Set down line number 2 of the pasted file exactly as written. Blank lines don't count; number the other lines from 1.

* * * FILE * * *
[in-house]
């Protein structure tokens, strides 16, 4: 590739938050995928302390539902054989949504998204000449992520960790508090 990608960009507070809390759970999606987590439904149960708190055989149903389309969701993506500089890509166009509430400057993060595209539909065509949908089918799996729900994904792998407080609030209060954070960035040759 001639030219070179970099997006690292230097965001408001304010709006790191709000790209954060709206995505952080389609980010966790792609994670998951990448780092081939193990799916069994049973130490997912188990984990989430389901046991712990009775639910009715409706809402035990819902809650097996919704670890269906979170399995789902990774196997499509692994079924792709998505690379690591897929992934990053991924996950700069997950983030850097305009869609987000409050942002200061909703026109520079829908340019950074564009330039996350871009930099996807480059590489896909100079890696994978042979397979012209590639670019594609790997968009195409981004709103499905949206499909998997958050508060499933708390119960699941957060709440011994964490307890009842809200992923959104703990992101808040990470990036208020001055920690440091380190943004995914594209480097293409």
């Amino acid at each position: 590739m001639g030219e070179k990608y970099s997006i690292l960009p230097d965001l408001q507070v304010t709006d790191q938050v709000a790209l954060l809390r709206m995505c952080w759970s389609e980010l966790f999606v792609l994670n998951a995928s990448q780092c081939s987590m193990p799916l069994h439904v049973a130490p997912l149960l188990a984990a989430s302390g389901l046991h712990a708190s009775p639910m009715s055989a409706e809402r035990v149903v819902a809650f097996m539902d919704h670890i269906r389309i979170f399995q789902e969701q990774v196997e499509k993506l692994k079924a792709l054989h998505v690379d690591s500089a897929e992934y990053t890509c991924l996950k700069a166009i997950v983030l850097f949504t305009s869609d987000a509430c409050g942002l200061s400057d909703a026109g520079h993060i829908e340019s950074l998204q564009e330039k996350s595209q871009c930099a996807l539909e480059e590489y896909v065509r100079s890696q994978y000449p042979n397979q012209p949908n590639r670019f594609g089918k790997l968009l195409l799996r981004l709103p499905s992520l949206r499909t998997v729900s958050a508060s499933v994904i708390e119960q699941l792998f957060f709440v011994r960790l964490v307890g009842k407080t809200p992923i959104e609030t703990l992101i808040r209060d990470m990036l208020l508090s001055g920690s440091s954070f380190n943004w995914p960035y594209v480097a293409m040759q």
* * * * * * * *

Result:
């Protein structure tokens, strides 16, 4: 590739938050995928302390539902054989949504998204000449992520960790508090 990608960009507070809390759970999606987590439904149960708190055989149903389309969701993506500089890509166009509430400057993060595209539909065509949908089918799996729900994904792998407080609030209060954070960035040759 001639030219070179970099997006690292230097965001408001304010709006790191709000790209954060709206995505952080389609980010966790792609994670998951990448780092081939193990799916069994049973130490997912188990984990989430389901046991712990009775639910009715409706809402035990819902809650097996919704670890269906979170399995789902990774196997499509692994079924792709998505690379690591897929992934990053991924996950700069997950983030850097305009869609987000409050942002200061909703026109520079829908340019950074564009330039996350871009930099996807480059590489896909100079890696994978042979397979012209590639670019594609790997968009195409981004709103499905949206499909998997958050508060499933708390119960699941957060709440011994964490307890009842809200992923959104703990992101808040990470990036208020001055920690440091380190943004995914594209480097293409």